The Children Act by Ian McEwan

I somehow missed out on the Ian McEwan prescription doled out to English Literature sixth-formers nation-wide. While my brother brought home Atonement and Enduring Love and On Chesil Beach in succession, my own teacher was more of a Margaret Atwood/Kate Atkinson fan, and so my first encounter with McEwan didn’t take place until 2014, almost a decade after leaving school. I think it’s better that way. Spending months analysing the same paragraphs ad nauseam, breaking sentences down into their constituent parts – it has to be the most surefire method of sucking the life out of a story (and has left me with a lifelong reluctance towards Alice Walker).

So, all this is to say that I’m glad I was left to find McEwan of my own accord. (Or near enough, anyway. Sweet Tooth was a selection at my monthly book group, and I loved it. A fun spy caper about a lady spy! What wasn’t to enjoy?) The Children Act didn’t disappoint either. It’s essentially a character study, but not in the dry imagined sense of stuporous English classrooms. In it, we follow High Court judge Fiona Maye through a mis-step in her marriage, and a case involving a seventeen-year-old Jehovah’s Witness refusing a life-saving blood transfusion. McEwan’s mastery of the legal system was impressive, and all the cases touched on had a compelling human element.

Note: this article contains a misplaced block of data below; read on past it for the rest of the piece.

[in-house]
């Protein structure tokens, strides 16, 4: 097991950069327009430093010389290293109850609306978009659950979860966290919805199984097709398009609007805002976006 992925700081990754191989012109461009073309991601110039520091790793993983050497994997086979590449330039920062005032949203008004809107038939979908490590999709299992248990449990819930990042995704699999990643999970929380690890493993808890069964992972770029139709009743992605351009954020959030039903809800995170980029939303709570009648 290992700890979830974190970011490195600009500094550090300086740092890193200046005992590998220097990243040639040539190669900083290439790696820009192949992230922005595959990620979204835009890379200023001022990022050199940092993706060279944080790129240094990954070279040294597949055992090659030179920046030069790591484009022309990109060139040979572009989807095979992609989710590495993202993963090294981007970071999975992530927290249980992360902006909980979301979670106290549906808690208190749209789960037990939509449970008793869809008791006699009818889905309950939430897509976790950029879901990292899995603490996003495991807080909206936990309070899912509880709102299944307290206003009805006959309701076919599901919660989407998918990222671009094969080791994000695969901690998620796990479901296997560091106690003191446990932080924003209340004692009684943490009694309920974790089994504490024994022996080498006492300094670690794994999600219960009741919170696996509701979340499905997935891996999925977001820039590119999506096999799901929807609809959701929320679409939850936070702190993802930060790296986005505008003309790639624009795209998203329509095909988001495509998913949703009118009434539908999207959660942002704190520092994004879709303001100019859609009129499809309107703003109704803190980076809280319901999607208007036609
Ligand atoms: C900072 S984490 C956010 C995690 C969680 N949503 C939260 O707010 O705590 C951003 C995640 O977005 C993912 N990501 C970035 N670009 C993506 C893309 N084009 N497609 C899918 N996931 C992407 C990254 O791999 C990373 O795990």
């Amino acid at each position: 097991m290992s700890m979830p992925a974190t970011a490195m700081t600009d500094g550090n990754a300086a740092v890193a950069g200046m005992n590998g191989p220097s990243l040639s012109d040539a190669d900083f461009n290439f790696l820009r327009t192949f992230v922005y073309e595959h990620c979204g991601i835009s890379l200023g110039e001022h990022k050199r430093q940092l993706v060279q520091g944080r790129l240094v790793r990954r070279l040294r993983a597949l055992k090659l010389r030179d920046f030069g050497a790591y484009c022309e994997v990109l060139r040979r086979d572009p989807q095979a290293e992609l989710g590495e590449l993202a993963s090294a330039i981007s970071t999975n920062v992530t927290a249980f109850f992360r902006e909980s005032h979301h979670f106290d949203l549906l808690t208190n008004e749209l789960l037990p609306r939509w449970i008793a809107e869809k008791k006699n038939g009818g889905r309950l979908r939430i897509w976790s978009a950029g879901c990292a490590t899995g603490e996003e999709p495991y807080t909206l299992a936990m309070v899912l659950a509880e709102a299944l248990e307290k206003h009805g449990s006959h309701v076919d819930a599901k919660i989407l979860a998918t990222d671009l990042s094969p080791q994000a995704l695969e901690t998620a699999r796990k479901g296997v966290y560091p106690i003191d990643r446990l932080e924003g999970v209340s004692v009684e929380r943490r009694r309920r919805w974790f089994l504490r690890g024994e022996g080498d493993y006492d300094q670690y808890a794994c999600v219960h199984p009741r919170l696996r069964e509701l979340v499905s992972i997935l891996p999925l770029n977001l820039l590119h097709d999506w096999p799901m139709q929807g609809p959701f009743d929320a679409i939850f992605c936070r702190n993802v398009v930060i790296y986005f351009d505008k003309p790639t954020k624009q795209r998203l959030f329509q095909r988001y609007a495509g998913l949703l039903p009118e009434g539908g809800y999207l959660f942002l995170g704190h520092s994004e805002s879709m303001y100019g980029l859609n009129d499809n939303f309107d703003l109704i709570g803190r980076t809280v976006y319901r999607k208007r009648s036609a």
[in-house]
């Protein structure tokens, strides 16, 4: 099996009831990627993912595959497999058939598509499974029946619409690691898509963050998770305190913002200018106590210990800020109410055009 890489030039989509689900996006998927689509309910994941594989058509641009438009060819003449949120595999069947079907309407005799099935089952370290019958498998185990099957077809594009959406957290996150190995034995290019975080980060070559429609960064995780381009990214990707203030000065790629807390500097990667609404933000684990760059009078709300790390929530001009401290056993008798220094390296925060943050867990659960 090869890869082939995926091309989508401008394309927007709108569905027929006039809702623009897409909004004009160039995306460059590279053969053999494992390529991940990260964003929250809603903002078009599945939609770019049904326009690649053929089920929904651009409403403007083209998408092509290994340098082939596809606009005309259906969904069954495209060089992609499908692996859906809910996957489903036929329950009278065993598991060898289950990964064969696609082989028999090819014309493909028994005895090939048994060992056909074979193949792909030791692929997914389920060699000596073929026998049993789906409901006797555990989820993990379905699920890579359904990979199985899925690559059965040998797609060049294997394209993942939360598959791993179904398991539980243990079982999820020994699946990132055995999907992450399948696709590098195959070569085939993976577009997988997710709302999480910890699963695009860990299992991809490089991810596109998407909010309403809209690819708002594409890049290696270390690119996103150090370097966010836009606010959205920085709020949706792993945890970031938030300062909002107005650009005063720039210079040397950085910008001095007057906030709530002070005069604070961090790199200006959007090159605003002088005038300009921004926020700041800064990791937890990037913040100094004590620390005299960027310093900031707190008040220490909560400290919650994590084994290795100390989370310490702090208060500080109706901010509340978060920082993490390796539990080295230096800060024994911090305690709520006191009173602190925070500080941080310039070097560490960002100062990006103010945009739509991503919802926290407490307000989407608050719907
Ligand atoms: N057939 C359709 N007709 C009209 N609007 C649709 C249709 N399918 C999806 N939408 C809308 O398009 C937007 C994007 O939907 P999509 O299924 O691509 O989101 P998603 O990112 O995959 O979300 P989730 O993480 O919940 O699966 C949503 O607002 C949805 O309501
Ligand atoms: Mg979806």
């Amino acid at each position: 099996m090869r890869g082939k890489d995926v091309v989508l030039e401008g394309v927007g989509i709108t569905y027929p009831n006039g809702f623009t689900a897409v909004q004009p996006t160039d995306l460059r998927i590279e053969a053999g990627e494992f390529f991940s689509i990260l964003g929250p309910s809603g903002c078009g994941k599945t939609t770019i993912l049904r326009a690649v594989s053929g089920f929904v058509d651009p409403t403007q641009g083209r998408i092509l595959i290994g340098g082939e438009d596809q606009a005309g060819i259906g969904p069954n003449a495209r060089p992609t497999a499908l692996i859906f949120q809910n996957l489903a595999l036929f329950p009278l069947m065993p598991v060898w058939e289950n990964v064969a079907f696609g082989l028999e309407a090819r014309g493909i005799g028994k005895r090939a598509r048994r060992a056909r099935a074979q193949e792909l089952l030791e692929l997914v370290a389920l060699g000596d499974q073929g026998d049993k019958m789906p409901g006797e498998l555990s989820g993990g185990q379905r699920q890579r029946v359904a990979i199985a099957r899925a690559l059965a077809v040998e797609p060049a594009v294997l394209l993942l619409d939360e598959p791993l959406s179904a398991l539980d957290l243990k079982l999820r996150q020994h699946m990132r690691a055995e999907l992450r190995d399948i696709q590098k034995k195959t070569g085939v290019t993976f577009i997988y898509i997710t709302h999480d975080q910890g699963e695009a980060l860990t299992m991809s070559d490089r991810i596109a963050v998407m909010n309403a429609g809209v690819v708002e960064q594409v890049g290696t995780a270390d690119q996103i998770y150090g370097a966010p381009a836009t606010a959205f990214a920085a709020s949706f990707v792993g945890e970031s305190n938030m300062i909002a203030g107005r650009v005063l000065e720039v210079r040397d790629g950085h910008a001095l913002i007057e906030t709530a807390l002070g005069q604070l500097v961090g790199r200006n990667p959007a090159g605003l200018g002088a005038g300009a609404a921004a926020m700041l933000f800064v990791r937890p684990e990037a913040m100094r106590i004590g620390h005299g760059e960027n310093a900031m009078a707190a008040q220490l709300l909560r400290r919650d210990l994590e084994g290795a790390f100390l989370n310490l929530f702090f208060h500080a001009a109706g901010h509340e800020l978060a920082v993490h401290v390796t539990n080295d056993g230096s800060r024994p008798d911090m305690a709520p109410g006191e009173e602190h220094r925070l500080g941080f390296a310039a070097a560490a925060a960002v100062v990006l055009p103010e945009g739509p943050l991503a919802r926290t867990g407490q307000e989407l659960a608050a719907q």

The Children Act isn’t a long book, but in its scant 240 pages, it made me care about its characters and this deftly presented slice of their lives. I could happily have read much more, but then the story was perfectly proportioned as told. I’ll definitely be back for more McEwan in future.

[Read from 5-8 November 2016]

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